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A Point of Geeks report

Despite announcing their ambitious five-year slate of movies last year, [Marvel](tag:932254) Studios has kept its fans (and investors) gripping their seats in anticipation of the next radical decision the company will make. No production in recent memory has kept everyone more on their toes than that of [Ant-Man](tag:9048). After the departure of director and writer Edgar Wright, Peyton Reed (Bring it On) came onto the project in the 11th hour and managed to craft a blockbuster out of a movie with a shaky foundation. Ant-Man has grossed over $500 million dollars worldwide since its release this past summer and that is what as known as a franchise-starter in Hollywood circles.

Marvel reformulated their original plans and shocked the geek world recently with an announcement of a new sequel, [Ant-Man and The Wasp](tag:3582427). Evangeline Lilly's character Hope Van Dyne, aka the Wasp, will take center stage with Ant-Man, making them the first superhero power couple on film. Looking at the long history of Marvel Comics and the changing trends in filmmaking, the sequel announcement makes a lot of sense. Reed explained his thoughts to Yahoo on the sequel.

“I think one of the appealing things about coming back for a sequel is to be able to build it from the ground up this time... Also, [there’s] stuff that we clearly set up in the first movie that we want to pay off and have fun with in the second movie. Since we know [the characters’] origins, we can go in some weird, unique and different territory.”

Ant-Man and the Wasp will serve as a formal introduction to the Wasp. In Marvel's 3rd phase of films, they have made a concerted effort to add more diversity to their cinematic universe, with upcoming films such as Captain Marvel and Black Panther. Many people were frustrated by the Wasp's super-powered absence from the first movie, however there was a larger plan in the works according to Reed:

“Her last line in the movie — ‘It’s about damn time’ — [is] very much about her specific character and arc in that movie, but it is absolutely about a larger thing. It’s about damn time: We’re going to have a fully realized, very very complicated hero in the next movie who happens to be a woman.”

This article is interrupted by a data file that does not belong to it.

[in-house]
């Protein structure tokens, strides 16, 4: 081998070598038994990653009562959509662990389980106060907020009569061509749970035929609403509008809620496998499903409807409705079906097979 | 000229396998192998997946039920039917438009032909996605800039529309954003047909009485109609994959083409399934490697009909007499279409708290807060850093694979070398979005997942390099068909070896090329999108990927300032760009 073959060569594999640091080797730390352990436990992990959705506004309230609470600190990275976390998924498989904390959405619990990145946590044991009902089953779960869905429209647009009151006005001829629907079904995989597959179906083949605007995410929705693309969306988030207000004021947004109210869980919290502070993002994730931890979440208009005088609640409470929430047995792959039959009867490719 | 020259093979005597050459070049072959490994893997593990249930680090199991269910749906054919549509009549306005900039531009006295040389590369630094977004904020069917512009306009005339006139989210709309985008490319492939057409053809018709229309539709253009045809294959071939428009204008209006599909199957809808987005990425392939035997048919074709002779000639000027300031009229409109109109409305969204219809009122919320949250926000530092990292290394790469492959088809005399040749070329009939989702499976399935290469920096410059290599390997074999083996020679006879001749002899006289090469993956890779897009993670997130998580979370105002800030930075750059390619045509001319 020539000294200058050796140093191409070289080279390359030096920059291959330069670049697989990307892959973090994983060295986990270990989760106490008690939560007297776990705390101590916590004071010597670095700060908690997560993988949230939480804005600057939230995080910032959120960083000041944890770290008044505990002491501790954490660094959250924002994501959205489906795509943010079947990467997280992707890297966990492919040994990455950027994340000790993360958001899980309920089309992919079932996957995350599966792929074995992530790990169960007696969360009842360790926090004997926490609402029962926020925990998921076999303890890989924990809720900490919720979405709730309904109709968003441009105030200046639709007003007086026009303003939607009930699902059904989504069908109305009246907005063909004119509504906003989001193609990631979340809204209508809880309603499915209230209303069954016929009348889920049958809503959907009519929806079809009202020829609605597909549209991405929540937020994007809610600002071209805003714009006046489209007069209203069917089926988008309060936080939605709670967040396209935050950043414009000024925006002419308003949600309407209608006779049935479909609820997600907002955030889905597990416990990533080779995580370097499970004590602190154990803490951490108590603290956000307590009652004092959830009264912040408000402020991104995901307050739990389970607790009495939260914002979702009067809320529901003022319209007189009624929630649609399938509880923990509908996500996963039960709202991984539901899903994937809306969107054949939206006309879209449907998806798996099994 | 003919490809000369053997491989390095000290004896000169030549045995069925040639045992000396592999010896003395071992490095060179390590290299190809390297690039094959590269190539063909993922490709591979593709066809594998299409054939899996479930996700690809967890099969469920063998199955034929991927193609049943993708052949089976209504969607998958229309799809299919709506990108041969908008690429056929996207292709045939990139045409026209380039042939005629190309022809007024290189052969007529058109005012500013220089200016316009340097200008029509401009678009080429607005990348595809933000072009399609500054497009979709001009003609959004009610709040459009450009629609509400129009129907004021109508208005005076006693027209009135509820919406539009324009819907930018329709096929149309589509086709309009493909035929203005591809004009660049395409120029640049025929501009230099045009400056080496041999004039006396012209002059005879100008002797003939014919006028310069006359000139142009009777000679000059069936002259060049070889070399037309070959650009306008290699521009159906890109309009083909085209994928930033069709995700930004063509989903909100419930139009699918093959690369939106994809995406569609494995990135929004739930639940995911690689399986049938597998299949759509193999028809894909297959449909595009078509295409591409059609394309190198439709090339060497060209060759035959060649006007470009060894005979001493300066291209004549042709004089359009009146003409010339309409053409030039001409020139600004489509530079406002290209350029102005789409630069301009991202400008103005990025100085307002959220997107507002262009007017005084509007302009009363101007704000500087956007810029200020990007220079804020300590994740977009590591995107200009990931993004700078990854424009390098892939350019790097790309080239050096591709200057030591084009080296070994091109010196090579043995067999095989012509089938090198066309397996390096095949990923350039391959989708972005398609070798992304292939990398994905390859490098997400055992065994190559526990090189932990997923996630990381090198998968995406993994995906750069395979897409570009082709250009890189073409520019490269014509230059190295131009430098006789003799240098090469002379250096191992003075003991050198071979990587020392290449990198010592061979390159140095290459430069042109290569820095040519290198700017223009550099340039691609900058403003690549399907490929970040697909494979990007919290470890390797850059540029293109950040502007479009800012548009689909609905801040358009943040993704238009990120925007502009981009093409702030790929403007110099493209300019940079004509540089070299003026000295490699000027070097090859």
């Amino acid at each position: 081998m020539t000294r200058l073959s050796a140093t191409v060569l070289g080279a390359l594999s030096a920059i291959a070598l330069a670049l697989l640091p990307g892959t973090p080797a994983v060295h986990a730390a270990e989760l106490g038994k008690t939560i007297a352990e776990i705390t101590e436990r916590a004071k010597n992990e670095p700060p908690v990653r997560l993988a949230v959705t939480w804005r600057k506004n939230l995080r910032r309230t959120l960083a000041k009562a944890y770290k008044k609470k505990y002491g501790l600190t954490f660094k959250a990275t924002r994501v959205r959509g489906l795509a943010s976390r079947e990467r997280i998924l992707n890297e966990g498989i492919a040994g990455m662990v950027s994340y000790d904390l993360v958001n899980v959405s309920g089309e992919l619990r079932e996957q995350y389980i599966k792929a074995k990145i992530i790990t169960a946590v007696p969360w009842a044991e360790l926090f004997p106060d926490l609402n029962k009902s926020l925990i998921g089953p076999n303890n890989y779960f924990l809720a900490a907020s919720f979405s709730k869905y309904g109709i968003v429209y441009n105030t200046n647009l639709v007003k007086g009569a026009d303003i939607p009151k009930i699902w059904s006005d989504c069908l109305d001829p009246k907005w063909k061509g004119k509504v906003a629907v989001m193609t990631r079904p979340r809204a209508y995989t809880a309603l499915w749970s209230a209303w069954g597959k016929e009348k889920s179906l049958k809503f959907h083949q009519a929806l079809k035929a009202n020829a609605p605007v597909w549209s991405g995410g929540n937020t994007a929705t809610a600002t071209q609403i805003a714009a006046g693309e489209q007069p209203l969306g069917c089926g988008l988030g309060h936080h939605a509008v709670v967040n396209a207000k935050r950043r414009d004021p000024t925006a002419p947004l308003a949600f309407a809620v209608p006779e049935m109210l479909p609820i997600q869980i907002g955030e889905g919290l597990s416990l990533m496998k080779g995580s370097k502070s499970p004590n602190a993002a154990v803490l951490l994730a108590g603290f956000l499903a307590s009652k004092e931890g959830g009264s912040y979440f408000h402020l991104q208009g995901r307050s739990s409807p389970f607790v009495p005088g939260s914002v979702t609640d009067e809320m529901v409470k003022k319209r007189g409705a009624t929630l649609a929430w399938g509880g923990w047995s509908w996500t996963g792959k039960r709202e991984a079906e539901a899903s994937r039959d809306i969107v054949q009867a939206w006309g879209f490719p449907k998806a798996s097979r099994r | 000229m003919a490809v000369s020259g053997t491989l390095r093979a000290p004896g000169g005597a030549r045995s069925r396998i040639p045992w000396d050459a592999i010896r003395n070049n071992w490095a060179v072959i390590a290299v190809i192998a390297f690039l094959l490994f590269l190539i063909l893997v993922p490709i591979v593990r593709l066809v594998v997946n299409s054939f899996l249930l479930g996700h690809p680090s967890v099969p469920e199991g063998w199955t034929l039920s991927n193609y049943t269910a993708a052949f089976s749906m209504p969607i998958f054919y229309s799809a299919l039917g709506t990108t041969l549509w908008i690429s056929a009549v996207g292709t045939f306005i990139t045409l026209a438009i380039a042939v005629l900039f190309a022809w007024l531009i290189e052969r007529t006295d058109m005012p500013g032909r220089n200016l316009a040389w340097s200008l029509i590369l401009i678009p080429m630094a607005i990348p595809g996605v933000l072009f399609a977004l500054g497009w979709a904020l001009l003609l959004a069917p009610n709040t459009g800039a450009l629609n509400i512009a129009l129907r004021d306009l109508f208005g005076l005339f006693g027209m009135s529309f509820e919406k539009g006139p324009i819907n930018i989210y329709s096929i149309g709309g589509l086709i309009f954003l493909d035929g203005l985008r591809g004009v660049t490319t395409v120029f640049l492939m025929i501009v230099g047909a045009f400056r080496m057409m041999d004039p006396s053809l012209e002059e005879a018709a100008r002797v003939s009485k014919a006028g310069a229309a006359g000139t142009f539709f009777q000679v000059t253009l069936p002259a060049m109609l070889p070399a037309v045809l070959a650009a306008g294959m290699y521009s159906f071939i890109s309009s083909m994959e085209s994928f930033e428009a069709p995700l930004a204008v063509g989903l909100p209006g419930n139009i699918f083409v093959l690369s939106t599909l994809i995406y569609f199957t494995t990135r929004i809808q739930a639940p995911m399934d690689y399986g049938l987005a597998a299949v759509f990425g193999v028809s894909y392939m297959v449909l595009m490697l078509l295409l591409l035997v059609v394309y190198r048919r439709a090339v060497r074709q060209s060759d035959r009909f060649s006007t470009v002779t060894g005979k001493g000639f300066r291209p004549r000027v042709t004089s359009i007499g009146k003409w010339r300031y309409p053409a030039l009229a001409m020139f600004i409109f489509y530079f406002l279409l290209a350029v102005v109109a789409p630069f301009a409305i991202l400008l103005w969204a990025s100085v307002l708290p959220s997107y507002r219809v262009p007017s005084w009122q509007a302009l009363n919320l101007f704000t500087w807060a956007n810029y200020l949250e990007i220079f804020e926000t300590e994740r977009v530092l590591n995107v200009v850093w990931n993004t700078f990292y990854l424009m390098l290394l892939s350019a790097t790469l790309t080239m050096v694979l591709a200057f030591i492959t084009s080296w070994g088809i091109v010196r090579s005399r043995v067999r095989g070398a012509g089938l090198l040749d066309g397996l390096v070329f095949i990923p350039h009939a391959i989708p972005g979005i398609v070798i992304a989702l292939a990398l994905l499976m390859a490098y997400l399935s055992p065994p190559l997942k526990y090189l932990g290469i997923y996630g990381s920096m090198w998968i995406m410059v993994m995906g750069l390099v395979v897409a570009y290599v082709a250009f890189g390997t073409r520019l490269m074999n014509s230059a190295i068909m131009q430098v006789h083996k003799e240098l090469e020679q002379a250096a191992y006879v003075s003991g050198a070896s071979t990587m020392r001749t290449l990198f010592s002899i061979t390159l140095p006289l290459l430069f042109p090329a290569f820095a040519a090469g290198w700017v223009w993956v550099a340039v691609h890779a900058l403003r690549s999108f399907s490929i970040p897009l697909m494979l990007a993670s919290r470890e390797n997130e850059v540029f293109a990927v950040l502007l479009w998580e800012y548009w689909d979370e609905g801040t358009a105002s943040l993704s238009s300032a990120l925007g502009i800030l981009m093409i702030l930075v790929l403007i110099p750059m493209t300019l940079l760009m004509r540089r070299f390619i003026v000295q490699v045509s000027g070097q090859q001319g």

Reed's emphasis on the how complicated he intends Van Dyne's character to be, should be noted. Particularly because Marvel has made its name from faithfully translating its characters from the page to the screen. However, not necessarily from making complicated or complex protagonists. It will be interesting to find out if this is a strong intention, or merely lip service at this early stage of the movie's development.

The most important part of his statement is that the Wasp "happens to be a woman." Part of gaining equality is not having a disclaimer for progress. This may be part of the viewing audience's divide over a show like Supergirl, where it spends a lot of time each episode bringing attention to the fact that this is a female superhero...not just a new superhero to appreciate. Reed expanded on the Wasp and her larger significance to Marvel in an interview with MTV:

"That was one of the things that was important to me in the first movie when I came on was emphasizing the Wasp more, both Hope Van Dyne and Janet Van Dyne... It’s such a no-brainer that there needs to be female heroes. It’s about keeping the stories interesting and having fresh stories to tell. I always like that about Ant-Man and Wasp because it dealt with gender politics as well as superhero stuff. In the comics, particularly in the ’60s comics, the Janet Van Dyne Wasp was clearly written by all men and was pretty one-dimensional. She’s gotten much more dimensionalized since then. That’s one of those things that I think is going to be really exciting and fresh about this movie. You do feel a certain amount of responsibility. At the end of the day it’s organic to that character and the movie.”

The fact that Van Dyne was the superior character in Ant-Man, was both a refreshing aspect and a source of frustration for fans of the movie. Van Dyne, played by Evangeline Lilly, was more physically and intellectually gifted than the protagonist and that had nothing to do with gender. It sounds as if Reed will explore the depths of her heroism and is in a unique position to make Ant-Man, the "damsel in distress" in the sequel. It's clear that he realizes not only the responsibility, but also the immense significance of the Wasp, both socially and to the Marvel cinematic universe specifically.

Concept art for the Wasp in 'Ant-Man'
Concept art for the Wasp in 'Ant-Man'

A lot is still up in the air, particularly since a writer hasn't been officially signed for the sequel. But then again, neither has Reed and he is clearly directing the movie. So there could be a lot more progress behind-the-scenes than we are imagining. Of course, we will be here to bring you the latest as it develops.

Ant-Man and the Wasp is scheduled to open on July 6, 2018.

What do you think about Reed's comments? What approach do you think that they should take towards the sequel?
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Source: Point of Geeks

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